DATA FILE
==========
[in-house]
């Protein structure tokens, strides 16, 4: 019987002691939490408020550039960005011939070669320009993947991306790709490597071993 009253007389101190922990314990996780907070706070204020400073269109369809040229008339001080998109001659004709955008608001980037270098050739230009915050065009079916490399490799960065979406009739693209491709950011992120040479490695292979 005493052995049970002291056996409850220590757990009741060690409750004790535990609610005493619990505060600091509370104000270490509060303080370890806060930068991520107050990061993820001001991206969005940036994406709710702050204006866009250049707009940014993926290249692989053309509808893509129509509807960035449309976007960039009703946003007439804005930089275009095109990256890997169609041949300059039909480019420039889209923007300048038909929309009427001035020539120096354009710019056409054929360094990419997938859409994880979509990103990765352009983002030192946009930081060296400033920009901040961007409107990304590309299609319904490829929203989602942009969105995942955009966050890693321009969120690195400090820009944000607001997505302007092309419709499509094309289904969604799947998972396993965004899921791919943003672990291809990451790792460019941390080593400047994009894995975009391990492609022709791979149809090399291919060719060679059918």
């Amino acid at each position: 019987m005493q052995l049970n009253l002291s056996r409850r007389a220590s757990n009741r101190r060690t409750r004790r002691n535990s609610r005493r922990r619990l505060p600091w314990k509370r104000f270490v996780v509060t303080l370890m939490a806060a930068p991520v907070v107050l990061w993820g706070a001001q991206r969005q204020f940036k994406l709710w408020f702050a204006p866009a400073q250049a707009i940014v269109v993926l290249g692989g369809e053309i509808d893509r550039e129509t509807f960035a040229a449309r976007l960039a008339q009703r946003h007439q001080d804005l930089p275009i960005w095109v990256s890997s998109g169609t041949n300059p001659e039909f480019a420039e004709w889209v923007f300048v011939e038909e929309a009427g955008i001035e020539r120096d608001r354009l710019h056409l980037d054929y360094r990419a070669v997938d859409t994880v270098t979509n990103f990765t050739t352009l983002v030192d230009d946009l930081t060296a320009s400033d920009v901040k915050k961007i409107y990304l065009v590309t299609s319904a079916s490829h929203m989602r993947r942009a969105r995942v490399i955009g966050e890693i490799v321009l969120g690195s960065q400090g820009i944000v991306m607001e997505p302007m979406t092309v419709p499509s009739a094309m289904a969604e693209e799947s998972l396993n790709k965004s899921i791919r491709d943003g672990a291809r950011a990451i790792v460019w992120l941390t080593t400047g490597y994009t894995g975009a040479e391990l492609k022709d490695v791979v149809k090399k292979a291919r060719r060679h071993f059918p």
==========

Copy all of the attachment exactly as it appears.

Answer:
[in-house]
């Protein structure tokens, strides 16, 4: 019987002691939490408020550039960005011939070669320009993947991306790709490597071993 009253007389101190922990314990996780907070706070204020400073269109369809040229008339001080998109001659004709955008608001980037270098050739230009915050065009079916490399490799960065979406009739693209491709950011992120040479490695292979 005493052995049970002291056996409850220590757990009741060690409750004790535990609610005493619990505060600091509370104000270490509060303080370890806060930068991520107050990061993820001001991206969005940036994406709710702050204006866009250049707009940014993926290249692989053309509808893509129509509807960035449309976007960039009703946003007439804005930089275009095109990256890997169609041949300059039909480019420039889209923007300048038909929309009427001035020539120096354009710019056409054929360094990419997938859409994880979509990103990765352009983002030192946009930081060296400033920009901040961007409107990304590309299609319904490829929203989602942009969105995942955009966050890693321009969120690195400090820009944000607001997505302007092309419709499509094309289904969604799947998972396993965004899921791919943003672990291809990451790792460019941390080593400047994009894995975009391990492609022709791979149809090399291919060719060679059918």
């Amino acid at each position: 019987m005493q052995l049970n009253l002291s056996r409850r007389a220590s757990n009741r101190r060690t409750r004790r002691n535990s609610r005493r922990r619990l505060p600091w314990k509370r104000f270490v996780v509060t303080l370890m939490a806060a930068p991520v907070v107050l990061w993820g706070a001001q991206r969005q204020f940036k994406l709710w408020f702050a204006p866009a400073q250049a707009i940014v269109v993926l290249g692989g369809e053309i509808d893509r550039e129509t509807f960035a040229a449309r976007l960039a008339q009703r946003h007439q001080d804005l930089p275009i960005w095109v990256s890997s998109g169609t041949n300059p001659e039909f480019a420039e004709w889209v923007f300048v011939e038909e929309a009427g955008i001035e020539r120096d608001r354009l710019h056409l980037d054929y360094r990419a070669v997938d859409t994880v270098t979509n990103f990765t050739t352009l983002v030192d230009d946009l930081t060296a320009s400033d920009v901040k915050k961007i409107y990304l065009v590309t299609s319904a079916s490829h929203m989602r993947r942009a969105r995942v490399i955009g966050e890693i490799v321009l969120g690195s960065q400090g820009i944000v991306m607001e997505p302007m979406t092309v419709p499509s009739a094309m289904a969604e693209e799947s998972l396993n790709k965004s899921i791919r491709d943003g672990a291809r950011a990451i790792v460019w992120l941390t080593t400047g490597y994009t894995g975009a040479e391990l492609k022709d490695v791979v149809k090399k292979a291919r060719r060679h071993f059918p």